It’s possible that when they come into close contact with electronic devices, dogs hallucinate based on electromagnetic frequencies. Skeptics argue that people often mistake these hallucinations for actual visions of spectral entities, leading them to develop beliefs that dogs can see ghosts.

As far as whether dogs are truly able to see ghosts, no conclusive evidence exists. There are reports of dogs seeming to see or hear apparitions, but none of these cases have been definitively documented. The most common case involves a young girl named Lisa Stokes. On May 30, 2001, Stokes went missing while walking home from school.

Her parents reported her disappearance to police, and three days later searchers found a bloodstained blanket floating off the coast of Lake Michigan. Two weeks later, police discovered Stokes’ skeletal remains under a bridge near where the blanket washed ashore.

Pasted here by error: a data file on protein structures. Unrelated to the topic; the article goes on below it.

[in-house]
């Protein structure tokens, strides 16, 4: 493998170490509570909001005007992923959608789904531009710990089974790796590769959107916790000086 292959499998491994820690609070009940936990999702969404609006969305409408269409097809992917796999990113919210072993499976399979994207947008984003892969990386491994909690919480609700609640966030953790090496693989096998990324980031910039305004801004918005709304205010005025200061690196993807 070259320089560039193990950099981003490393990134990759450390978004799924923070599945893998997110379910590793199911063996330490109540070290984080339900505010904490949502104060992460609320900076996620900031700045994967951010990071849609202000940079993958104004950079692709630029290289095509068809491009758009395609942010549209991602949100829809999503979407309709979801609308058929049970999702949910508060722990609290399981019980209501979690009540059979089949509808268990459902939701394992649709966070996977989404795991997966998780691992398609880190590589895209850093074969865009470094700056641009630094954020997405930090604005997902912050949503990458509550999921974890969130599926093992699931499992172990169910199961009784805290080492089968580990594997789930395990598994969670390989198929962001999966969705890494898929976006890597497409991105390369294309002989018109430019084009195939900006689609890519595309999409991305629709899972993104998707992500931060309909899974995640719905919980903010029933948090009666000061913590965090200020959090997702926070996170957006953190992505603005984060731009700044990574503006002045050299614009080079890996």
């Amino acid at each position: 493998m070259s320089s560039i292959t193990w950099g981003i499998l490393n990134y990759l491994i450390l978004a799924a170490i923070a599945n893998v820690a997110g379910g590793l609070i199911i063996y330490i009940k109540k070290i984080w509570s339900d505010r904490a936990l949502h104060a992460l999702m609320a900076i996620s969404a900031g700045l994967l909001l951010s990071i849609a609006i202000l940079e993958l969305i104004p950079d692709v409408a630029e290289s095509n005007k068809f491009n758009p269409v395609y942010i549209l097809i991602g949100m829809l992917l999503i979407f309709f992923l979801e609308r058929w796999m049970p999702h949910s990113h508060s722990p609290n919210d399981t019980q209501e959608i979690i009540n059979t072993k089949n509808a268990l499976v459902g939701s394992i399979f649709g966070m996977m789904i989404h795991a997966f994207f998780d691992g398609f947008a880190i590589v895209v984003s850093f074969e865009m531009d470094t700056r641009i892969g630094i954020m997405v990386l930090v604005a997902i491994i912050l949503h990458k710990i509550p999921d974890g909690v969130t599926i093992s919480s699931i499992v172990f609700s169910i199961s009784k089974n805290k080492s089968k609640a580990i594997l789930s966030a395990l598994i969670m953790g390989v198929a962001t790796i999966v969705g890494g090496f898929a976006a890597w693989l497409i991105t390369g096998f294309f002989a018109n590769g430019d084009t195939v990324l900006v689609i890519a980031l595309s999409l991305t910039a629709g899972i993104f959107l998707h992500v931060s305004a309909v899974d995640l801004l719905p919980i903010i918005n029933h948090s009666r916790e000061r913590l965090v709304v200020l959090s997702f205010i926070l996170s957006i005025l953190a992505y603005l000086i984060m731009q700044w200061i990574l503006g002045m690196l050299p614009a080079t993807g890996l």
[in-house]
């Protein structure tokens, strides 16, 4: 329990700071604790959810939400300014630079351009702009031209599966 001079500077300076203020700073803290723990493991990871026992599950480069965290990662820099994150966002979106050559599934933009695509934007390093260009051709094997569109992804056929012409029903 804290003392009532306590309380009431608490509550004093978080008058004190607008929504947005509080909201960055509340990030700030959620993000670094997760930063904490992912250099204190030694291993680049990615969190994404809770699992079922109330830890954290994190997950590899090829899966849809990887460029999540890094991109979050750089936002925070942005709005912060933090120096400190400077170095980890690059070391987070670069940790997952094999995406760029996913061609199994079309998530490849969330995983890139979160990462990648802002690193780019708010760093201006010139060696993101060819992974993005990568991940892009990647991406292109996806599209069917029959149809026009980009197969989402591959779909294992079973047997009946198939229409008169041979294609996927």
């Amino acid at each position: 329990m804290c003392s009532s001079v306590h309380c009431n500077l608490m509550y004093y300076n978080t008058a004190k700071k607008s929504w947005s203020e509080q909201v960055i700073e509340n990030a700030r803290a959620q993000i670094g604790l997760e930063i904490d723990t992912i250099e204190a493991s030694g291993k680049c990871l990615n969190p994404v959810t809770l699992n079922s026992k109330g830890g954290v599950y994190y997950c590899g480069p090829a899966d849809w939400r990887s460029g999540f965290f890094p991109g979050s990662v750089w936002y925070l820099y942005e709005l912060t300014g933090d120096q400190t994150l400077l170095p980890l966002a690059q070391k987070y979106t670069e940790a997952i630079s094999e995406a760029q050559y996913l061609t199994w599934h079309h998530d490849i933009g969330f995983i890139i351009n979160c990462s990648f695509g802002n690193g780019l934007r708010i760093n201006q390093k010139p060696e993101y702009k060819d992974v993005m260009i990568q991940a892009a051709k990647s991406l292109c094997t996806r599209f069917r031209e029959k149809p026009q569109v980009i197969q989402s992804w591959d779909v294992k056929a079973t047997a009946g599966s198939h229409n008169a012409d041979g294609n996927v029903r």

Police arrested and charged Steven Edwards, who’d met Stokes briefly about six months earlier. During questioning, Edwards said he saw a female figure watching him from across the street. A few days later, Edwards told investigators that he’d heard voices coming from inside his apartment. Afterward, Edwards started exhibiting strange behavior, including speaking gibberish and refusing to leave his bedroom. Police concluded that Edwards was mentally ill and was suffering from delusions caused by schizophrenia.

One of the main arguments against the notion that dogs are able to see ghosts is that dogs cannot accurately interpret visual data. Their eyesight is notoriously bad, especially compared to ours. Most dogs rely heavily on scent to track down food and to find their way back home. So, it makes sense that dogs couldn’t possibly understand what they’re seeing.
Still, it’s hard to completely discount the possibility of canine vision. One intriguing report involved a woman who claimed that her dog began displaying strange behaviors shortly after she moved into a new home. The woman noticed that her pup seemed frightened of the television, which sat atop a dresser near her bed. Eventually, the dog grew accustomed to the TV and stopped showing signs of fear.